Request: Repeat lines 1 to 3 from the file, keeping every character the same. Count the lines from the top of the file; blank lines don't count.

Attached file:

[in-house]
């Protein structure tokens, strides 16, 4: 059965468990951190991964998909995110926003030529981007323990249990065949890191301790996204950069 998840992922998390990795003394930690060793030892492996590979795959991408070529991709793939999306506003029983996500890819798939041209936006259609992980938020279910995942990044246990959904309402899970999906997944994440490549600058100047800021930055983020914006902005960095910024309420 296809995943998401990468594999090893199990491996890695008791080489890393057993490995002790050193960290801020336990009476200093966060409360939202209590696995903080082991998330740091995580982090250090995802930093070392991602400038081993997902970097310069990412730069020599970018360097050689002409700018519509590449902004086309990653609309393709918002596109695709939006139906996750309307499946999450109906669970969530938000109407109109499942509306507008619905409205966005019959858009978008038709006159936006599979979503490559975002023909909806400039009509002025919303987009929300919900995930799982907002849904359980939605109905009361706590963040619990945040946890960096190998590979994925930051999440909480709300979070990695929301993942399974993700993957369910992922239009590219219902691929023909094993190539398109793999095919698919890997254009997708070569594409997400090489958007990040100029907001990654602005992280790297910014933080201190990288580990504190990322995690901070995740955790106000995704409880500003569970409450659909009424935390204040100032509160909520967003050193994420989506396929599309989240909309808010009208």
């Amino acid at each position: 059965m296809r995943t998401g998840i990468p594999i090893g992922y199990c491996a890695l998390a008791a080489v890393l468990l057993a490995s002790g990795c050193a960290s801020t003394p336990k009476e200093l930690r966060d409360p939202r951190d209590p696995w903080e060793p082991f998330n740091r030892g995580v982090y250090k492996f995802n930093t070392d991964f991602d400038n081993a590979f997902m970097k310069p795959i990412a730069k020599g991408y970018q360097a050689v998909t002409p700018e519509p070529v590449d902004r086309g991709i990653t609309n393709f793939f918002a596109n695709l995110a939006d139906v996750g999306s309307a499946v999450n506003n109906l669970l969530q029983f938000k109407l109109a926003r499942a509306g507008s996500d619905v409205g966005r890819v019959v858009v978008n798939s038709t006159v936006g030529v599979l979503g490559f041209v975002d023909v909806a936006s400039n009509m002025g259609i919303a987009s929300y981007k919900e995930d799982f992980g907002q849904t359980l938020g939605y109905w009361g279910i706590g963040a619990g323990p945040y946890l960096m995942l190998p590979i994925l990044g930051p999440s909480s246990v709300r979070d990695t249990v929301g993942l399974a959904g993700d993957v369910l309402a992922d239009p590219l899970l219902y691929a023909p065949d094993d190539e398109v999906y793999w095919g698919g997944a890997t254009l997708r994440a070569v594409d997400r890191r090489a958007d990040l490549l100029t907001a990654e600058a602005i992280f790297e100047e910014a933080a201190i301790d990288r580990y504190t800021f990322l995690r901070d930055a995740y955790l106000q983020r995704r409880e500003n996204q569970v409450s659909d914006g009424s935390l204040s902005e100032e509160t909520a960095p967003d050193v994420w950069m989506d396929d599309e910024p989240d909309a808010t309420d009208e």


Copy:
[in-house]
């Protein structure tokens, strides 16, 4: 059965468990951190991964998909995110926003030529981007323990249990065949890191301790996204950069 998840992922998390990795003394930690060793030892492996590979795959991408070529991709793939999306506003029983996500890819798939041209936006259609992980938020279910995942990044246990959904309402899970999906997944994440490549600058100047800021930055983020914006902005960095910024309420 296809995943998401990468594999090893199990491996890695008791080489890393057993490995002790050193960290801020336990009476200093966060409360939202209590696995903080082991998330740091995580982090250090995802930093070392991602400038081993997902970097310069990412730069020599970018360097050689002409700018519509590449902004086309990653609309393709918002596109695709939006139906996750309307499946999450109906669970969530938000109407109109499942509306507008619905409205966005019959858009978008038709006159936006599979979503490559975002023909909806400039009509002025919303987009929300919900995930799982907002849904359980939605109905009361706590963040619990945040946890960096190998590979994925930051999440909480709300979070990695929301993942399974993700993957369910992922239009590219219902691929023909094993190539398109793999095919698919890997254009997708070569594409997400090489958007990040100029907001990654602005992280790297910014933080201190990288580990504190990322995690901070995740955790106000995704409880500003569970409450659909009424935390204040100032509160909520967003050193994420989506396929599309989240909309808010009208």
């Amino acid at each position: 059965m296809r995943t998401g998840i990468p594999i090893g992922y199990c491996a890695l998390a008791a080489v890393l468990l057993a490995s002790g990795c050193a960290s801020t003394p336990k009476e200093l930690r966060d409360p939202r951190d209590p696995w903080e060793p082991f998330n740091r030892g995580v982090y250090k492996f995802n930093t070392d991964f991602d400038n081993a590979f997902m970097k310069p795959i990412a730069k020599g991408y970018q360097a050689v998909t002409p700018e519509p070529v590449d902004r086309g991709i990653t609309n393709f793939f918002a596109n695709l995110a939006d139906v996750g999306s309307a499946v999450n506003n109906l669970l969530q029983f938000k109407l109109a926003r499942a509306g507008s996500d619905v409205g966005r890819v019959v858009v978008n798939s038709t006159v936006g030529v599979l979503g490559f041209v975002d023909v909806a936006s400039n009509m002025g259609i919303a987009s929300y981007k919900e995930d799982f992980g907002q849904t359980l938020g939605y109905w009361g279910i706590g963040a619990g323990p945040y946890l960096m995942l190998p590979i994925l990044g930051p999440s909480s246990v709300r979070d990695t249990v929301g993942l399974a959904g993700d993957v369910l309402a992922d239009p590219l899970l219902y691929a023909p065949d094993d190539e398109v999906y793999w095919g698919g997944a890997t254009l997708r994440a070569v594409d997400r890191r090489a958007d990040l490549l100029t907001a990654e600058a602005i992280f790297e100047e910014a933080a201190i301790d990288r580990y504190t800021f990322l995690r901070d930055a995740y955790l106000q983020r995704r409880e500003n996204q569970v409450s659909d914006g009424s935390l204040s902005e100032e509160t909520a960095p967003d050193v994420w950069m989506d396929d599309e910024p989240d909309a808010t309420d009208e």